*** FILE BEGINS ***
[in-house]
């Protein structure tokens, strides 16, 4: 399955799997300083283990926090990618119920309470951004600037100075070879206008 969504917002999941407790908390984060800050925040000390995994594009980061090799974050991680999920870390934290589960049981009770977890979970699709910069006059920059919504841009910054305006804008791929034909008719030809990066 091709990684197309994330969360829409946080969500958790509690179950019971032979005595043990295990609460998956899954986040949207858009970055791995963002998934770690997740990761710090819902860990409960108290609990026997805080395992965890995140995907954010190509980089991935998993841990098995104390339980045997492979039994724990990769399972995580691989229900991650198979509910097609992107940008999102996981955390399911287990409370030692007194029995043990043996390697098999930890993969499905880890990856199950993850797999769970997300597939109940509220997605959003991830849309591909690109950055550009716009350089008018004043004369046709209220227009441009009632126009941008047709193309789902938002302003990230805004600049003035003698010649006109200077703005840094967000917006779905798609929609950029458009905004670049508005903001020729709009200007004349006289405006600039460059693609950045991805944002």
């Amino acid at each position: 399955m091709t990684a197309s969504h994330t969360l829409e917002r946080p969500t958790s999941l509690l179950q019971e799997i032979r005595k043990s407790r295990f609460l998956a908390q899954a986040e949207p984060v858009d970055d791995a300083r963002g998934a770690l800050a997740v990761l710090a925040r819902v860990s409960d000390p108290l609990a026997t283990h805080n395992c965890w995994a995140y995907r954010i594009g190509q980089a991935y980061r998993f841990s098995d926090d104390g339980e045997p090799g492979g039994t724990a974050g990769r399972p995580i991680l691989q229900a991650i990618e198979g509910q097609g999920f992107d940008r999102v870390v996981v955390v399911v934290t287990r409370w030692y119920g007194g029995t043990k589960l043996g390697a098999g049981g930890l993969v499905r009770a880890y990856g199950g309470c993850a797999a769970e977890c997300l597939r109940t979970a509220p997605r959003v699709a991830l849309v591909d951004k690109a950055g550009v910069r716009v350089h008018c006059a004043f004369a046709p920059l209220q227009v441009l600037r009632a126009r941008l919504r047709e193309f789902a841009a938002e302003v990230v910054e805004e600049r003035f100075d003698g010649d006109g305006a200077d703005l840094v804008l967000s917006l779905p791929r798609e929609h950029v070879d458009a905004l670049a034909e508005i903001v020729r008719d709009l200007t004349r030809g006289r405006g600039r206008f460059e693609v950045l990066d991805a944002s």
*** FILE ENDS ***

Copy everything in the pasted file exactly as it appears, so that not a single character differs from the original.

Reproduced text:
[in-house]
């Protein structure tokens, strides 16, 4: 399955799997300083283990926090990618119920309470951004600037100075070879206008 969504917002999941407790908390984060800050925040000390995994594009980061090799974050991680999920870390934290589960049981009770977890979970699709910069006059920059919504841009910054305006804008791929034909008719030809990066 091709990684197309994330969360829409946080969500958790509690179950019971032979005595043990295990609460998956899954986040949207858009970055791995963002998934770690997740990761710090819902860990409960108290609990026997805080395992965890995140995907954010190509980089991935998993841990098995104390339980045997492979039994724990990769399972995580691989229900991650198979509910097609992107940008999102996981955390399911287990409370030692007194029995043990043996390697098999930890993969499905880890990856199950993850797999769970997300597939109940509220997605959003991830849309591909690109950055550009716009350089008018004043004369046709209220227009441009009632126009941008047709193309789902938002302003990230805004600049003035003698010649006109200077703005840094967000917006779905798609929609950029458009905004670049508005903001020729709009200007004349006289405006600039460059693609950045991805944002």
């Amino acid at each position: 399955m091709t990684a197309s969504h994330t969360l829409e917002r946080p969500t958790s999941l509690l179950q019971e799997i032979r005595k043990s407790r295990f609460l998956a908390q899954a986040e949207p984060v858009d970055d791995a300083r963002g998934a770690l800050a997740v990761l710090a925040r819902v860990s409960d000390p108290l609990a026997t283990h805080n395992c965890w995994a995140y995907r954010i594009g190509q980089a991935y980061r998993f841990s098995d926090d104390g339980e045997p090799g492979g039994t724990a974050g990769r399972p995580i991680l691989q229900a991650i990618e198979g509910q097609g999920f992107d940008r999102v870390v996981v955390v399911v934290t287990r409370w030692y119920g007194g029995t043990k589960l043996g390697a098999g049981g930890l993969v499905r009770a880890y990856g199950g309470c993850a797999a769970e977890c997300l597939r109940t979970a509220p997605r959003v699709a991830l849309v591909d951004k690109a950055g550009v910069r716009v350089h008018c006059a004043f004369a046709p920059l209220q227009v441009l600037r009632a126009r941008l919504r047709e193309f789902a841009a938002e302003v990230v910054e805004e600049r003035f100075d003698g010649d006109g305006a200077d703005l840094v804008l967000s917006l779905p791929r798609e929609h950029v070879d458009a905004l670049a034909e508005i903001v020729r008719d709009l200007t004349r030809g006289r405006g600039r206008f460059e693609v950045l990066d991805a944002s």